Mary Ann Collins
One of the documents produced by the Second Vatican Council was Nostra Aetate, “Declaration on the Relation of the Church to Non-Christian Religions.” It says that the Catholic Church appreciates “what is true and holy in these religions.” It “urges” Catholics to enter into “discussion and collaboration” with people from other religions.
The impact of this call to inter-faith dialog can be seen in the titles of some books written by Catholic priests and monks. Aloysius Pieris wrote Love Meets Wisdom: A Christian Experience of Buddhism. Anthony de Mello wrote Sadhana, A Way to God: Christian Exercises in Eastern Form. Bede Griffiths wrote Cosmic Revelation: The Hindu Way to God, and The Other Half of My Soul: Bede Griffiths and the Hindu-Christian Dialogue. Aelred Graham wrote Zen Catholicism, and Conversations: Christian and Buddhist. George Maloney wrote Mysticism and the New Age. Wayne Teasdale wrote The Mystic Heart: Discovering a Universal Spirituality in the World’s Religions. John J. Heaney wrote The Sacred and the Psychic: Parapsychology & Christian Theology.
Some members of non-Christian religions are responding in similar ways. For example, a Buddhist monk studied Catholic theology in order to become a better Buddhist. A book about enlightened mystics and masters, with a Foreword by the Dalai Lama, includes St. Catherine of Siena and St. John of the Cross.
POPE JOHN PAUL II
In October 1986, Pope John Paul II convened and led a multi-faith service at Assisi, Italy. Leaders of non-Christian religions participated and publicly prayed to their gods. Muslims, Hindus, Buddhists, animists, and Zoroastrians participated in this service. So did an Orthodox patriarch and some Protestant leaders.
The video “Catholicism: Crisis of Faith” has film footage of this service. You can see and hear the Dalai Lama chanting, African shamans calling on their gods, and Muslims chanting from the Koran.
The altar that was used for the service had a statue of Buddha on top of the Tabernacle (an ornate container for consecrated bread). Catholics believe that consecrated bread is literally the body, blood, soul, and divinity of Jesus Christ. From a Catholic perspective, putting a statue of Buddha on top of the Tabernacle is, in effect, elevating Buddha above Jesus Christ.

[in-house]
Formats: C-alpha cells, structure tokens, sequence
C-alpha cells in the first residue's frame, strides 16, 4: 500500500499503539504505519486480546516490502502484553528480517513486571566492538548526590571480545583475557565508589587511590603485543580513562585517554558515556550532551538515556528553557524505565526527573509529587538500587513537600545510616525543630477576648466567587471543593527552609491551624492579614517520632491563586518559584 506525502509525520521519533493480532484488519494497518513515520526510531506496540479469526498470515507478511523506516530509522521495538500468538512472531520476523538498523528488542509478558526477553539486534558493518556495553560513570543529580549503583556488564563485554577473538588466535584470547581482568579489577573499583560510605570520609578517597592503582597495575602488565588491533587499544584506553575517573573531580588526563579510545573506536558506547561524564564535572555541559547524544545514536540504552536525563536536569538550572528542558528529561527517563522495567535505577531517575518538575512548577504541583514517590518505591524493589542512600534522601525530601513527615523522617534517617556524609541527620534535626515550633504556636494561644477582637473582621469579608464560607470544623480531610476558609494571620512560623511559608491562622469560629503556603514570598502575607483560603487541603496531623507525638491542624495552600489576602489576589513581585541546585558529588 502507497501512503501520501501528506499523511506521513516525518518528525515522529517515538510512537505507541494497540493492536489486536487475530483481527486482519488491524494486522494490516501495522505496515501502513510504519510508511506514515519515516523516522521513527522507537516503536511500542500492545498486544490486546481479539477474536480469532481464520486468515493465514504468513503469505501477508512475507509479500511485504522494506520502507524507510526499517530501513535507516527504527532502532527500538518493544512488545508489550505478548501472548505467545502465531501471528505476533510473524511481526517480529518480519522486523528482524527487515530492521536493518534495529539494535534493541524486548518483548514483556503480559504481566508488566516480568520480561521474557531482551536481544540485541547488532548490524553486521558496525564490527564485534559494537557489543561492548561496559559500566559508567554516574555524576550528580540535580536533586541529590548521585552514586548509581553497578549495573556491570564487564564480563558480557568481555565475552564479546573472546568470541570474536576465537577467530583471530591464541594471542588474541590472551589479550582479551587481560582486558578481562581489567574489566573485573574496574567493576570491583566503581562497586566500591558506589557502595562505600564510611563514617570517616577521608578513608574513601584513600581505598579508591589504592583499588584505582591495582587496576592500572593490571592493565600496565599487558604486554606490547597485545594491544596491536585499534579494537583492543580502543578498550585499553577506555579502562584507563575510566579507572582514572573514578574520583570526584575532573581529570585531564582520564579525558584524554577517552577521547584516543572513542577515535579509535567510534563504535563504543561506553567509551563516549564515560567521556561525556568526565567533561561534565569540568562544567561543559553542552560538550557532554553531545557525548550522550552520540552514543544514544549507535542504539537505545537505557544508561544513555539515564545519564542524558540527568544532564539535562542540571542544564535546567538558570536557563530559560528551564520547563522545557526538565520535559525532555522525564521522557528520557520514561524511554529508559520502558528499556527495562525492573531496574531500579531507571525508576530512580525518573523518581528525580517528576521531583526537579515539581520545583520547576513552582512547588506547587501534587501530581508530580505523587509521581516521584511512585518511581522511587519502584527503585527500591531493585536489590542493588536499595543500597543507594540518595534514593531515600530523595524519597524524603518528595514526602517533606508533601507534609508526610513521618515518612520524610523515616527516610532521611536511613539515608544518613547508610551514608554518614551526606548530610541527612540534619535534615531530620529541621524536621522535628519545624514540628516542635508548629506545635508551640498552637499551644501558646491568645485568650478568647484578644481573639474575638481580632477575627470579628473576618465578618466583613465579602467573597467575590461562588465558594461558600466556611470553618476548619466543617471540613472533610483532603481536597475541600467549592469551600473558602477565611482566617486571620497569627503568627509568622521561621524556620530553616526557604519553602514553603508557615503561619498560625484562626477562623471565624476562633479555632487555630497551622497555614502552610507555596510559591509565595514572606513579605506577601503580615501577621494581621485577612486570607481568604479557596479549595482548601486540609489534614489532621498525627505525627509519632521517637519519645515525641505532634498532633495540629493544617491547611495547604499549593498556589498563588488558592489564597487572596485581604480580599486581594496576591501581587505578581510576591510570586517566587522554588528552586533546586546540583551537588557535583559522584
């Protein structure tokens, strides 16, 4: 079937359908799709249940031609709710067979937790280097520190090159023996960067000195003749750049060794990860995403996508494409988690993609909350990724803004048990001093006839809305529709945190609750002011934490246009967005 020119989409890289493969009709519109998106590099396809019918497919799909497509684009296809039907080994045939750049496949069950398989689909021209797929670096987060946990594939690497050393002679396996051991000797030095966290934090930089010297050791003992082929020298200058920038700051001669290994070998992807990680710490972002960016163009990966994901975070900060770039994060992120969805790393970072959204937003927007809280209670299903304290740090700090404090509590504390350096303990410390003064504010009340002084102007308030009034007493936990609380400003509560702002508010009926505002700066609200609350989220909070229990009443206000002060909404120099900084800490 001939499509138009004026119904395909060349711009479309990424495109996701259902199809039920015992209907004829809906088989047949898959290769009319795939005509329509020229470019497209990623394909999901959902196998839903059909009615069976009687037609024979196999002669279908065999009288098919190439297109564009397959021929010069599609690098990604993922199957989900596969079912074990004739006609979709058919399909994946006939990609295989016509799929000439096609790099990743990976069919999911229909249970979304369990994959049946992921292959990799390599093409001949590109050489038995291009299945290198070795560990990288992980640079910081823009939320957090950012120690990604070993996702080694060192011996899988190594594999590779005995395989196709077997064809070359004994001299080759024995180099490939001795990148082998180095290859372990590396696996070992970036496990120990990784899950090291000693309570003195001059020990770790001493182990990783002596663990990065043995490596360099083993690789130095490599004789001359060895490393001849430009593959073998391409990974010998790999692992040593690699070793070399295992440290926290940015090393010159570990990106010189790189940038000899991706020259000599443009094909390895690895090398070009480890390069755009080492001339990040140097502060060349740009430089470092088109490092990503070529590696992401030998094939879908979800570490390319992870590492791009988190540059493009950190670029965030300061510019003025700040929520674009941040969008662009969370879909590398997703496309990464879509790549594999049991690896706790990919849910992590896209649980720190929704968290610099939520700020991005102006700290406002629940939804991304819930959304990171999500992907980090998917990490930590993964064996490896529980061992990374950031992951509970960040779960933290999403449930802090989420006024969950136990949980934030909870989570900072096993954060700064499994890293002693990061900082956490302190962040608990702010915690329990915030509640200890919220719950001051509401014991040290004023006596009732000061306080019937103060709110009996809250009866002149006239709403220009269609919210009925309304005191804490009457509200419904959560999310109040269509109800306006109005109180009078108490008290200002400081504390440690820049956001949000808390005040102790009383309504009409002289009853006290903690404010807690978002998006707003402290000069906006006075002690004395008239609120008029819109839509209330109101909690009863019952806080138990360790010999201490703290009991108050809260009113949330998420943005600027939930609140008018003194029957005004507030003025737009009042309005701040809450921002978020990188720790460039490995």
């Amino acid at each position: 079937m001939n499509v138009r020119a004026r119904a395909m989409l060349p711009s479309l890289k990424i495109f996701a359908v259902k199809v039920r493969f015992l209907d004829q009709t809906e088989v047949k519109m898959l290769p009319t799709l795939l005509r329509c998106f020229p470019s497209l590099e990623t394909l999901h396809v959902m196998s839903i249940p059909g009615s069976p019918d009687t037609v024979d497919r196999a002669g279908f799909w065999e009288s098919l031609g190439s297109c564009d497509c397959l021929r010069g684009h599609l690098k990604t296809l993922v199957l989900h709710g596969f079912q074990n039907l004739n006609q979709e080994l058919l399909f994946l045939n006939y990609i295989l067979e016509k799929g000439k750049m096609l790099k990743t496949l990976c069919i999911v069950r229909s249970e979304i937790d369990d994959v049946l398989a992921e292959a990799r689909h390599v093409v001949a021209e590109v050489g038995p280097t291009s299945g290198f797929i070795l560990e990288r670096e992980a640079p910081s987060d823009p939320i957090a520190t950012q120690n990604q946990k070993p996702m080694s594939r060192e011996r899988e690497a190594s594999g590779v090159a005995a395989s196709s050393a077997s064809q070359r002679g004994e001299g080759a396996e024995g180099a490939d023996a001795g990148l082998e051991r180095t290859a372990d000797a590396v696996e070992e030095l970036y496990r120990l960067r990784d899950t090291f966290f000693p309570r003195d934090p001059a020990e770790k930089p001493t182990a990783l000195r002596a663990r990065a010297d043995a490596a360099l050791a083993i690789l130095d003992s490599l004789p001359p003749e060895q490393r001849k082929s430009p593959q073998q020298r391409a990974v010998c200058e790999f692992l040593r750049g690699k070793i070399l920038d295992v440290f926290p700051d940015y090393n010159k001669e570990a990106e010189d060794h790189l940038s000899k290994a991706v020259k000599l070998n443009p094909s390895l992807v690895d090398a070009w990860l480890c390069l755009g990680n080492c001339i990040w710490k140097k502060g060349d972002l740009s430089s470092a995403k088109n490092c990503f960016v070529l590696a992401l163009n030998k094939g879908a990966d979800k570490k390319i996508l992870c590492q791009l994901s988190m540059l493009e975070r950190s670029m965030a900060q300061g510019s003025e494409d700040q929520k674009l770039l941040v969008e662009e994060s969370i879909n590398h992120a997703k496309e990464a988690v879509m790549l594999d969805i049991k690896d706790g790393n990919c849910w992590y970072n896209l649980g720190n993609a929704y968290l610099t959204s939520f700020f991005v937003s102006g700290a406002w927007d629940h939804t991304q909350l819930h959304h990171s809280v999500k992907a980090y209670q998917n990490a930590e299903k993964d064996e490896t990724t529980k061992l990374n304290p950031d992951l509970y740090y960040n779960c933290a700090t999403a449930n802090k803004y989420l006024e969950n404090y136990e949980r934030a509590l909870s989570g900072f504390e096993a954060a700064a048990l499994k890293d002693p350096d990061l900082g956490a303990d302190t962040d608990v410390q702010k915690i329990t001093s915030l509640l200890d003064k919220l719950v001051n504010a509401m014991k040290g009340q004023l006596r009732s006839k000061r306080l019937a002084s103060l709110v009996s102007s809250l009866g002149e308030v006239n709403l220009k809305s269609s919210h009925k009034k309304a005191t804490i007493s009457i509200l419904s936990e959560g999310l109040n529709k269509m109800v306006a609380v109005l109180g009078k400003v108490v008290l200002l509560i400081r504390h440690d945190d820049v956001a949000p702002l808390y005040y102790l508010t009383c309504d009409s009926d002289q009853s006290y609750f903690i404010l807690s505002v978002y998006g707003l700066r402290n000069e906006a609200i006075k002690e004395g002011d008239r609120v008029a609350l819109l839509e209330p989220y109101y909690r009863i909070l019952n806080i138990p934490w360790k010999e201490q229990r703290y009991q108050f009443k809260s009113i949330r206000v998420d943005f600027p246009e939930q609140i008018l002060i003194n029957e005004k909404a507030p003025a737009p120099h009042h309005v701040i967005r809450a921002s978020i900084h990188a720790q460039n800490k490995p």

In 2002, John Paul II convened another multi-faith service in Assisi. Leaders of many non-Christian religions participated in the service.
John Paul II visited Benin in Africa. He apologized for the fact that westerners have rejected African religions, including voodoo.
In India there is a monastery named Shantivanam (“Forest of Peace”). Although it is affiliated with a Benedictine community, it is patterned after a Hindu ashram. Bede Griffiths is their guru. Although he is a Catholic priest and a Benedictine monk, he wears saffron robes like those of Indian gurus. He says that Hindu philosophy is “the supreme achievement of the human mind” in seeking to understand God.
Griffiths says that the Hindu temple is a “sacrament.” He admires the Hindus who go to the “innermost holy place” in the temple of Shiva (the god of destruction). This contains the lingam (phallus), which worshipers consider to be “the ultimate reality.”
According to Griffiths, Hindus are our brothers in Christ. Therefore, there is no need to evangelize them. Rather, we should “discover” that Jesus Christ is “already present and active in the Hindu soul.”